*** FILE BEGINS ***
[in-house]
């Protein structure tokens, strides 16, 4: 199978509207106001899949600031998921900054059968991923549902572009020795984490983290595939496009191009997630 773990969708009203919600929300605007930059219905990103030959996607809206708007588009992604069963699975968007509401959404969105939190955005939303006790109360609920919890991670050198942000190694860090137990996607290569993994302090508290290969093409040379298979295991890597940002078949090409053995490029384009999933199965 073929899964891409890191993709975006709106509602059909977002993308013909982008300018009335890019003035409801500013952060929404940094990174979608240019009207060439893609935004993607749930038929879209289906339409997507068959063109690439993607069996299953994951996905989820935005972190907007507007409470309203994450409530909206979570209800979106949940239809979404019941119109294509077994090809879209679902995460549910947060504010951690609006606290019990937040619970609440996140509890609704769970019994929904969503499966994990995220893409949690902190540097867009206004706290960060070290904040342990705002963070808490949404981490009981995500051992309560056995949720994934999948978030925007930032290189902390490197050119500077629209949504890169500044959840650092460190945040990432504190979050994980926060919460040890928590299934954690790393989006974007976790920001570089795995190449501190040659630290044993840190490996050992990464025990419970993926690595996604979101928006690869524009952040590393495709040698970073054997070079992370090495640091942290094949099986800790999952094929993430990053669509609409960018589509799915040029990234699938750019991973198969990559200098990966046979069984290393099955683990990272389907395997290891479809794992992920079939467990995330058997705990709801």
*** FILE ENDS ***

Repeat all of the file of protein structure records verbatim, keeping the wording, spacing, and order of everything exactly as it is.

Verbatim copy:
[in-house]
């Protein structure tokens, strides 16, 4: 199978509207106001899949600031998921900054059968991923549902572009020795984490983290595939496009191009997630 773990969708009203919600929300605007930059219905990103030959996607809206708007588009992604069963699975968007509401959404969105939190955005939303006790109360609920919890991670050198942000190694860090137990996607290569993994302090508290290969093409040379298979295991890597940002078949090409053995490029384009999933199965 073929899964891409890191993709975006709106509602059909977002993308013909982008300018009335890019003035409801500013952060929404940094990174979608240019009207060439893609935004993607749930038929879209289906339409997507068959063109690439993607069996299953994951996905989820935005972190907007507007409470309203994450409530909206979570209800979106949940239809979404019941119109294509077994090809879209679902995460549910947060504010951690609006606290019990937040619970609440996140509890609704769970019994929904969503499966994990995220893409949690902190540097867009206004706290960060070290904040342990705002963070808490949404981490009981995500051992309560056995949720994934999948978030925007930032290189902390490197050119500077629209949504890169500044959840650092460190945040990432504190979050994980926060919460040890928590299934954690790393989006974007976790920001570089795995190449501190040659630290044993840190490996050992990464025990419970993926690595996604979101928006690869524009952040590393495709040698970073054997070079992370090495640091942290094949099986800790999952094929993430990053669509609409960018589509799915040029990234699938750019991973198969990559200098990966046979069984290393099955683990990272389907395997290891479809794992992920079939467990995330058997705990709801």